At the beginning of August, Silvio Berlusconi was finally found conclusively guilty of a crime (in this case fraud, but he still has an underage prostitution case and others to deal with).
The former prime minister of Italy and one of the country’s richest men was ultimately sentenced to one year in prison. While it’s unlikely he’ll actually see the inside of a jail due to his age, it should mean the end of his political career.
At least, it should in any normally-functioning modern democracy. In Italy, things are different.
Berlusconi’s supporters have been calling on Italy’s president to pardon Berlusconi, or at least limit his ban from politics. Some of his allies are threatening to resign from the coalition government, effectively forcing an election and (more than likely) another hung parliament. Berlusconi is personally refusing to back down.
Italy, desperately in need of political stability to help secure its economy, can’t risk this. Writing in the New York Review of Books, Tim Parks says that Berlusconi is effectively “holding Italy hostage.”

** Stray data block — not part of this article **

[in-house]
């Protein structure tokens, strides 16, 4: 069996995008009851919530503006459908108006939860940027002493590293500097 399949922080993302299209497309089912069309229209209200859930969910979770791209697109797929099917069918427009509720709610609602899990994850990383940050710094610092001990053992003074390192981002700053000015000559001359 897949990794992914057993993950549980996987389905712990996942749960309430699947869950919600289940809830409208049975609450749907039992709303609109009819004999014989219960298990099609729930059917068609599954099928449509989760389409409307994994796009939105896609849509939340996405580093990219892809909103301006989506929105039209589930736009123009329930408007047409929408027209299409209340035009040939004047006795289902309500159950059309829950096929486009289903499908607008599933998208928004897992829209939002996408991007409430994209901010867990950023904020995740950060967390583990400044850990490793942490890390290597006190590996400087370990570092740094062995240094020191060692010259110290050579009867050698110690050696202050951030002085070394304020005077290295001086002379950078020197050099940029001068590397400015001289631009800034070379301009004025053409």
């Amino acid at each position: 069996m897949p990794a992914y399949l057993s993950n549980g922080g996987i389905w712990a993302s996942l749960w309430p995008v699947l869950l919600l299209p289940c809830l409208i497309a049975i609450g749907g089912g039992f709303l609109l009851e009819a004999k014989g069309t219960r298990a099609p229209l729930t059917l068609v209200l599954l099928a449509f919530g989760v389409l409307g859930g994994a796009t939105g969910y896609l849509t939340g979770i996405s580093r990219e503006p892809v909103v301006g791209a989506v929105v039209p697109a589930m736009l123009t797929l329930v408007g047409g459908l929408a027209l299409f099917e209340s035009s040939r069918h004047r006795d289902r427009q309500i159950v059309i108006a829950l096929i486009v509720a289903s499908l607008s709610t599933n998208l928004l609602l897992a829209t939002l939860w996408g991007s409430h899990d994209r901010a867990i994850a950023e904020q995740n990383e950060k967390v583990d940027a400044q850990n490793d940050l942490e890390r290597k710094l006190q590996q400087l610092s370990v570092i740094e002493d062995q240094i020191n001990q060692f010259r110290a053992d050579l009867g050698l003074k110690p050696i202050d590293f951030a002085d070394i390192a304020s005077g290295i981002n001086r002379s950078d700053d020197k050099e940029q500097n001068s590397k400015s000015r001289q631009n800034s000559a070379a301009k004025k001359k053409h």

If Nixon had refused to accept impeachment and had tried somehow to hang on to power, he would have been summarily removed. The same goes for any leader in Europe’s main democracies. Most will step down at the first sign of a serious criminal charge against them, aware that their parties will not support someone who damages their cause. The truly disquieting aspect of the present situation in Italy is not so much Berlusconi’s brazenness, but that his blackmail is possible and credible, that he has such complete control over such a large political party, and that he still commands considerable popular support. Astonishing as it may seem to those not familiar with the country, even serious newspapers and respectable commentators seem reluctant to insist on the enforcement of law, rarely mentioning the details of his crimes and actually giving credence to the argument that removing Berlusconi from the political scene would amount to disenfranchising the millions of voters who supported him at the previous election, as if there was no autonomous party in parliament to represent their views, as if they were not free to choose another leader before the next election.
Why is this acceptable in Italy? Parks goes on to examine a number of factors, including Berlusconi’s own charisma and huge personal fortune.
But the reason may lie with the political culture of Italy itself — as Park says, there exists a “widespread disbelief in Italy that politics could ever be cleaned up or made remotely fair.”
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